Photo by Emily Kaelin
Junior anthropology major John Patrick Halling discusses his plans for his music and upcoming EP.
I first came across the sincere music of John Patrick Halling in early October. What stuck with me was the sound and sight of him singing, strumming his guitar and swaying in a field playing the medley “Ain’t No Reason/Let Her Go.” I met Halling, a junior anthropology major, in November, and we talked about his music and plans for an upcoming EP.
Patrick Williams: How long have you been making music?
John Patrick Halling: I got my first guitar when I was in eighth grade. I guess ever since then. I haven’t been writing until about four years ago. That’s when I actually started putting music out.
PW: What kind of music do you play?
JPH: A lot of folk music, more like a contemporary style of folk music. I used to be in an alternative-rock band, so there’s a weird influence of that in there too. But it’s different. I like it.
PW: Which band were you in?
JPH: Ah, nobody’s ever heard of us, so that doesn’t matter. (laughing)
PW: All right. I saw on your YouTube channel you had covers of Bright Eyes and The Maine. Is that the kind of music you listen to primarily?
JPH: Yeah, I’m all over the place. The Maine, Bright Eyes, and older people like The Beatles — I listen to [them] all the time — and Bob Dylan — a little mix of old and new and in between.
PW: What do you like about the kind of music that you like?
JPH: I think, especially with folk music, it’s more honest than other kinds of music. I can talk about things that I feel and other people feel, and they can instantly relate to it more so than pop music or other genres.
PW: Which kinds of things do you mean?
JPH: Obviously, love is a big one. I guess a lot of singer-songwriters write about the women they’ve fallen for and have broken their hearts. I think everyone can relate to that. Probably a lot of songs about my family and friends and just things I think about and see every day.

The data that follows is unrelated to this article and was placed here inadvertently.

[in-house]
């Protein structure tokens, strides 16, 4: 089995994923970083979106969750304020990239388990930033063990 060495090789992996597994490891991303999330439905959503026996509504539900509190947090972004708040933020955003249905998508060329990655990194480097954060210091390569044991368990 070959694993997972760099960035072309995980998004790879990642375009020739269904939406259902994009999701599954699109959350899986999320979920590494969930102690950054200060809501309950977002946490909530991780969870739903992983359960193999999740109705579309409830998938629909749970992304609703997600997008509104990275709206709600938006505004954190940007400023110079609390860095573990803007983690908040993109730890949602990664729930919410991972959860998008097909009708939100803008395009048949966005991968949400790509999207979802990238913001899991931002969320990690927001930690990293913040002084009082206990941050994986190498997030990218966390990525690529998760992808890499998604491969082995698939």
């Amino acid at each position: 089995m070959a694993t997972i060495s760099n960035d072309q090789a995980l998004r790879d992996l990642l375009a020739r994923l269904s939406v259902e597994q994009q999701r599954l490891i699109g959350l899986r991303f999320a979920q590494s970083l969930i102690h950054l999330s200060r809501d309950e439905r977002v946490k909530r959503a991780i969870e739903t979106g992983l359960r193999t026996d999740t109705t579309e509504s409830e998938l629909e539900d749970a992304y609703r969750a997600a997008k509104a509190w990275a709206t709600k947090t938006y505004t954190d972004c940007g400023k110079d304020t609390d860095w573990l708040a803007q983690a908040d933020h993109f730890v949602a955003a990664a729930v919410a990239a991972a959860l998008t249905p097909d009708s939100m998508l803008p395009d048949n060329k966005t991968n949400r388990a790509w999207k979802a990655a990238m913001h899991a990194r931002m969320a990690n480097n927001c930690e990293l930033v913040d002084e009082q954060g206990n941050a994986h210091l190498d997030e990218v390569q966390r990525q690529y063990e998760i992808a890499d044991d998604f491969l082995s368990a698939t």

PW: Have you been through heartbreak?
JPH: Too many times to care for, yeah, but it makes for good song material, I guess.
Photo by Emily Kaelin
Burr blogger Patrick Williams interviews Halling for behind-the-scenes perspectives on his music.
The Blue Barn Sessions
PW: Yeah, OK. More recently you had a video, The Blue Barn Sessions. I feel like that was a little different, more spare playing, quieter kind of vocals. Would you agree?
JPH: Yeah, I think that’s the direction I’m kind of going in now. I’ve been working on an EP the past couple weeks, and Passenger and Brett Dennen — it’s a mashup I did for that song (“Ain’t No Reason/Let Her Go”) — are two influences I have, and they both have really cool voices and really cool styles, and I try to put that into my own kind of style.
PW: Yeah. What is The Blue Barn Sessions exactly?
JPH: That’s actually a project me and my friend started. We live in a house — it’s really ugly — and it looks like a blue barn, and I live with a bunch of musicians. So we kind of wanted to start something where we could showcase local musicians in a medium that they normally wouldn’t be exposed to. It started with our friends, and we’re trying to branch out eventually, but school and stuff gets in the way too.
PW: What do you have coming up? Concerts? Or you said you’re working on an EP?
JPH: Working on it. Yeah, I play open mic night at Ohio Music Shop downtown every Thursday [at 7 p.m.], but right now I’m trying to focus on recording and getting this EP out, hopefully by the new year, depending on how the schedule works out. But I play at the Stone Tavern every now and then and [other places] around the Stow-Akron-Canton area, too.
PW: Do you have a name for the EP yet?
JPH: It’s going to be called “Two Strangers.”
PW: And is that all originals?
JPH: Yeah, all originals.
PW: All right. And what would readers expect — what should they expect — at one of your shows, say, if they came out on a Thursday to Ohio Music Shop?
JPH: Honest, heartfelt performance. For me, music is something to express yourself and get people to relate to you and understand and help people through certain things, so I try to put that into my performance, too, so it’s not just watching somebody play a song. You can actually experience the song as I understand it and have your own interpretation of it. I have some slower songs, so there’s that. Then I pick it up every now and then, too, and try to have some fun, get people drinking, too, and whatnot. (laughing)
Photo by Emily Kaelin
Halling talks with Burr blogger Patrick Williams.
PW: What do you think readers should know about your being a musician, your musicianship?
JPH: I don’t know; I guess that will come in time. I think what I’m trying to do is different than a lot of things that are out there right now. The feedback I got from a lot of the songs I’ve been recording is that it’s a really cool and unique style that kind of blends a bunch of things together. And I guess just to harken back to the honesty thing, it’s just who I am put into music, and I think hopefully people will be able to relate to that.